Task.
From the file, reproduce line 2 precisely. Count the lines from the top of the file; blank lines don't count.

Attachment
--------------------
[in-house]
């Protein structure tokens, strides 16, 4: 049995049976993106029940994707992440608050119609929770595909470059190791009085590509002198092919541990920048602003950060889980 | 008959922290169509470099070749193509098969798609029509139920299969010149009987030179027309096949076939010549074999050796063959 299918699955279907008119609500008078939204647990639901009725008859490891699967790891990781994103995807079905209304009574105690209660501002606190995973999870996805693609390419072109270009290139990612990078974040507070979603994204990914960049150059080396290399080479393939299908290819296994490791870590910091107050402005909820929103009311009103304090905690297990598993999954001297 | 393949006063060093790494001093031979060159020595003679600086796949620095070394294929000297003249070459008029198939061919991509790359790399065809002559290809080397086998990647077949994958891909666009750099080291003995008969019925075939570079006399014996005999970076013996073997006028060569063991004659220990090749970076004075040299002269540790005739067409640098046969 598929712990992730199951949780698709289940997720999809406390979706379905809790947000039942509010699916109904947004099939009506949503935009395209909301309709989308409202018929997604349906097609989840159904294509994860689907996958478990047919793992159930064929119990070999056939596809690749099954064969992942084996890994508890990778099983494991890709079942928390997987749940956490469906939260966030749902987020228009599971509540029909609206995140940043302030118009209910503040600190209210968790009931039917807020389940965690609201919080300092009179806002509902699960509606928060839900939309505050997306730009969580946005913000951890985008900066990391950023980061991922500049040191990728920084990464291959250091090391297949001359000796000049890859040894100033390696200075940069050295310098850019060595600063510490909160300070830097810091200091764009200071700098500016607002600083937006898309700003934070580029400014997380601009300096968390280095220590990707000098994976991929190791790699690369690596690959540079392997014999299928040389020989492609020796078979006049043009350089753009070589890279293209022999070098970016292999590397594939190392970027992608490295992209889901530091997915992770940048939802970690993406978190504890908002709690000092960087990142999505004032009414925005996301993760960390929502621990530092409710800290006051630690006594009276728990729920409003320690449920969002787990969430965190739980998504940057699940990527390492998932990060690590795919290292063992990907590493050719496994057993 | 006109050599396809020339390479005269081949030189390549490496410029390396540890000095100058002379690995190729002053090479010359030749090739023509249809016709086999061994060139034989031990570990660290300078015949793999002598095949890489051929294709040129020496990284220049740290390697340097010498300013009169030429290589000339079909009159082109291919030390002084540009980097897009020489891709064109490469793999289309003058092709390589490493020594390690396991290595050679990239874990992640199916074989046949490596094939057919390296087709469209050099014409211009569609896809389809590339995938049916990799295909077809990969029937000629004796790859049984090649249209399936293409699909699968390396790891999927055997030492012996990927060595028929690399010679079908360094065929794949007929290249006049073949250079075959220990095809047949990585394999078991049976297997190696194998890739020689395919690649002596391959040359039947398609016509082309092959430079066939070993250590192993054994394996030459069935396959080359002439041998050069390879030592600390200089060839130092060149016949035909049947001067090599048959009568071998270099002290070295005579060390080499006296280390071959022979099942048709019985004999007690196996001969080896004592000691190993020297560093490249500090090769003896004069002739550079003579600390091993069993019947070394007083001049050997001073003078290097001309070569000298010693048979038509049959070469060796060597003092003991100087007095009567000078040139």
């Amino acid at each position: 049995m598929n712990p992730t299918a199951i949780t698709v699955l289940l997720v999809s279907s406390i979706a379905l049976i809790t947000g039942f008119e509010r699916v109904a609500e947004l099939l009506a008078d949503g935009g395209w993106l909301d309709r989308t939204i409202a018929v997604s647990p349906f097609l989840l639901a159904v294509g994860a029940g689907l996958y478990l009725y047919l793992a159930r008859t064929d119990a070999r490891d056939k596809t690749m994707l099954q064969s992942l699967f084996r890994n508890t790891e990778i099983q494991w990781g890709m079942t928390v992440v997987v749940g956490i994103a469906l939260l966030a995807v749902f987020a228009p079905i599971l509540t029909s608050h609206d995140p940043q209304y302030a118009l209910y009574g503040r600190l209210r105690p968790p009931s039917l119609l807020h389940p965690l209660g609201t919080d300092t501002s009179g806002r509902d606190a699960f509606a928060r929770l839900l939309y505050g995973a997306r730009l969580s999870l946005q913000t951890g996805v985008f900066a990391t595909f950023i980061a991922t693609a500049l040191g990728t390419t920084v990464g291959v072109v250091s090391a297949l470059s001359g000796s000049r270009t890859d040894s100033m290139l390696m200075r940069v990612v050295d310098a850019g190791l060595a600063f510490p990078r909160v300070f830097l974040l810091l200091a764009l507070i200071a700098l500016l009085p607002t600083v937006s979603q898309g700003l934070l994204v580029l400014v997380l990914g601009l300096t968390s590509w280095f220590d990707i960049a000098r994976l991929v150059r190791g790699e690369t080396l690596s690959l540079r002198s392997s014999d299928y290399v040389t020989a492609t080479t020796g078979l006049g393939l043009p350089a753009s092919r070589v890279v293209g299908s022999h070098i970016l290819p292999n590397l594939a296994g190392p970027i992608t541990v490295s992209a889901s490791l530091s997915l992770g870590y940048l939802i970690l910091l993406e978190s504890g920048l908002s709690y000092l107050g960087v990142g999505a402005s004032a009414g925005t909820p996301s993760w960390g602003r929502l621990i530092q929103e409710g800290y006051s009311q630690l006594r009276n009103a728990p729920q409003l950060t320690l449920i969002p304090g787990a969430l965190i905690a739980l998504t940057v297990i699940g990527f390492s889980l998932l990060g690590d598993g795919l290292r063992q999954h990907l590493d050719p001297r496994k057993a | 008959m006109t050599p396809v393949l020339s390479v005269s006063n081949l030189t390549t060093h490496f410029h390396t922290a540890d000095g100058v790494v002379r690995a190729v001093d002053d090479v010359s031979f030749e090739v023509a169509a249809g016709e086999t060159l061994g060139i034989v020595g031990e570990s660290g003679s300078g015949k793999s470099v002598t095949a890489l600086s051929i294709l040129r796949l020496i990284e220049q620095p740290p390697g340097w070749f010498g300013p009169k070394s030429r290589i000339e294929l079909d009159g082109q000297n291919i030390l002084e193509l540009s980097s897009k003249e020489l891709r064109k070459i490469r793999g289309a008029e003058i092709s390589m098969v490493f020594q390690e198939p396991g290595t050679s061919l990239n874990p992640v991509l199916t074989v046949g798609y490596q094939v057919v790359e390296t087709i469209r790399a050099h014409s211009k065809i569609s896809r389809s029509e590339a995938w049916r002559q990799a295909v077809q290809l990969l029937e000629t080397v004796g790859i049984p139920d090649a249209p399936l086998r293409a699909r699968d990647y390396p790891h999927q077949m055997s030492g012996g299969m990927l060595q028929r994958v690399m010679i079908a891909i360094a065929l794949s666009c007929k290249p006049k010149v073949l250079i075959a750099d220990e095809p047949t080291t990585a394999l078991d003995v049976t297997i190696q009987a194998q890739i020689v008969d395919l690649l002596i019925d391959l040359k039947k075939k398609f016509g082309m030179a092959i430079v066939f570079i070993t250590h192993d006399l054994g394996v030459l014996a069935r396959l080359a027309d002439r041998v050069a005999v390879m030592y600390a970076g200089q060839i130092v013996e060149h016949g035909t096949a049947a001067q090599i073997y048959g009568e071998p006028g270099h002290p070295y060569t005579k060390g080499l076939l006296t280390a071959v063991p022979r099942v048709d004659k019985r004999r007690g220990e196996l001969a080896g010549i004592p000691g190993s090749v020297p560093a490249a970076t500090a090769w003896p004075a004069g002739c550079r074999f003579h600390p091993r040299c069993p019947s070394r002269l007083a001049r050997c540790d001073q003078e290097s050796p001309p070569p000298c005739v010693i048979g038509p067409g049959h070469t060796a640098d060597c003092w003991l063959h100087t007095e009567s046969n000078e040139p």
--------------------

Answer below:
């Protein structure tokens, strides 16, 4: 049995049976993106029940994707992440608050119609929770595909470059190791009085590509002198092919541990920048602003950060889980 | 008959922290169509470099070749193509098969798609029509139920299969010149009987030179027309096949076939010549074999050796063959 299918699955279907008119609500008078939204647990639901009725008859490891699967790891990781994103995807079905209304009574105690209660501002606190995973999870996805693609390419072109270009290139990612990078974040507070979603994204990914960049150059080396290399080479393939299908290819296994490791870590910091107050402005909820929103009311009103304090905690297990598993999954001297 | 393949006063060093790494001093031979060159020595003679600086796949620095070394294929000297003249070459008029198939061919991509790359790399065809002559290809080397086998990647077949994958891909666009750099080291003995008969019925075939570079006399014996005999970076013996073997006028060569063991004659220990090749970076004075040299002269540790005739067409640098046969 598929712990992730199951949780698709289940997720999809406390979706379905809790947000039942509010699916109904947004099939009506949503935009395209909301309709989308409202018929997604349906097609989840159904294509994860689907996958478990047919793992159930064929119990070999056939596809690749099954064969992942084996890994508890990778099983494991890709079942928390997987749940956490469906939260966030749902987020228009599971509540029909609206995140940043302030118009209910503040600190209210968790009931039917807020389940965690609201919080300092009179806002509902699960509606928060839900939309505050997306730009969580946005913000951890985008900066990391950023980061991922500049040191990728920084990464291959250091090391297949001359000796000049890859040894100033390696200075940069050295310098850019060595600063510490909160300070830097810091200091764009200071700098500016607002600083937006898309700003934070580029400014997380601009300096968390280095220590990707000098994976991929190791790699690369690596690959540079392997014999299928040389020989492609020796078979006049043009350089753009070589890279293209022999070098970016292999590397594939190392970027992608490295992209889901530091997915992770940048939802970690993406978190504890908002709690000092960087990142999505004032009414925005996301993760960390929502621990530092409710800290006051630690006594009276728990729920409003320690449920969002787990969430965190739980998504940057699940990527390492998932990060690590795919290292063992990907590493050719496994057993 | 006109050599396809020339390479005269081949030189390549490496410029390396540890000095100058002379690995190729002053090479010359030749090739023509249809016709086999061994060139034989031990570990660290300078015949793999002598095949890489051929294709040129020496990284220049740290390697340097010498300013009169030429290589000339079909009159082109291919030390002084540009980097897009020489891709064109490469793999289309003058092709390589490493020594390690396991290595050679990239874990992640199916074989046949490596094939057919390296087709469209050099014409211009569609896809389809590339995938049916990799295909077809990969029937000629004796790859049984090649249209399936293409699909699968390396790891999927055997030492012996990927060595028929690399010679079908360094065929794949007929290249006049073949250079075959220990095809047949990585394999078991049976297997190696194998890739020689395919690649002596391959040359039947398609016509082309092959430079066939070993250590192993054994394996030459069935396959080359002439041998050069390879030592600390200089060839130092060149016949035909049947001067090599048959009568071998270099002290070295005579060390080499006296280390071959022979099942048709019985004999007690196996001969080896004592000691190993020297560093490249500090090769003896004069002739550079003579600390091993069993019947070394007083001049050997001073003078290097001309070569000298010693048979038509049959070469060796060597003092003991100087007095009567000078040139």